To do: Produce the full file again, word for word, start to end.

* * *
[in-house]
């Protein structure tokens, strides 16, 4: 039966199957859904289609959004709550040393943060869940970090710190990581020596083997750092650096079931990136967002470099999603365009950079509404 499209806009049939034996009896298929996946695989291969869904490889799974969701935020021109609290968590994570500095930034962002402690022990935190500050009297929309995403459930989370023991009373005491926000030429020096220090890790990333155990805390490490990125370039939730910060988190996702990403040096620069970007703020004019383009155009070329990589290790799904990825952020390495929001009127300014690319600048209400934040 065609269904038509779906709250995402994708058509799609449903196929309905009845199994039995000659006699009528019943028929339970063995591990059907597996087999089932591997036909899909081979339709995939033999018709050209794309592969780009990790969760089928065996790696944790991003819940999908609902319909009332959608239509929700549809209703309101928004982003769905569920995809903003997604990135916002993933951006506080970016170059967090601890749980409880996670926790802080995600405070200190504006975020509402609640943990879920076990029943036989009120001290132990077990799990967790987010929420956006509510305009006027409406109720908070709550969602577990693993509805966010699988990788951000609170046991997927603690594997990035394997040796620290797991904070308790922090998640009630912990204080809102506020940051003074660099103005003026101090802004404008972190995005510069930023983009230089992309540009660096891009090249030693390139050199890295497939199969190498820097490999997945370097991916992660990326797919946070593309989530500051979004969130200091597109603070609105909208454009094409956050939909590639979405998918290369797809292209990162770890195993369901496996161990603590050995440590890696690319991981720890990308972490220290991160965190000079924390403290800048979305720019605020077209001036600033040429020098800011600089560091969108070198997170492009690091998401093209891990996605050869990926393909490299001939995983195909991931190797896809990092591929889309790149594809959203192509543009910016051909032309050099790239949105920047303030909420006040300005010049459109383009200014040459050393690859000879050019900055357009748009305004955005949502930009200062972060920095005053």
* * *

[in-house]
């Protein structure tokens, strides 16, 4: 039966199957859904289609959004709550040393943060869940970090710190990581020596083997750092650096079931990136967002470099999603365009950079509404 499209806009049939034996009896298929996946695989291969869904490889799974969701935020021109609290968590994570500095930034962002402690022990935190500050009297929309995403459930989370023991009373005491926000030429020096220090890790990333155990805390490490990125370039939730910060988190996702990403040096620069970007703020004019383009155009070329990589290790799904990825952020390495929001009127300014690319600048209400934040 065609269904038509779906709250995402994708058509799609449903196929309905009845199994039995000659006699009528019943028929339970063995591990059907597996087999089932591997036909899909081979339709995939033999018709050209794309592969780009990790969760089928065996790696944790991003819940999908609902319909009332959608239509929700549809209703309101928004982003769905569920995809903003997604990135916002993933951006506080970016170059967090601890749980409880996670926790802080995600405070200190504006975020509402609640943990879920076990029943036989009120001290132990077990799990967790987010929420956006509510305009006027409406109720908070709550969602577990693993509805966010699988990788951000609170046991997927603690594997990035394997040796620290797991904070308790922090998640009630912990204080809102506020940051003074660099103005003026101090802004404008972190995005510069930023983009230089992309540009660096891009090249030693390139050199890295497939199969190498820097490999997945370097991916992660990326797919946070593309989530500051979004969130200091597109603070609105909208454009094409956050939909590639979405998918290369797809292209990162770890195993369901496996161990603590050995440590890696690319991981720890990308972490220290991160965190000079924390403290800048979305720019605020077209001036600033040429020098800011600089560091969108070198997170492009690091998401093209891990996605050869990926393909490299001939995983195909991931190797896809990092591929889309790149594809959203192509543009910016051909032309050099790239949105920047303030909420006040300005010049459109383009200014040459050393690859000879050019900055357009748009305004955005949502930009200062972060920095005053």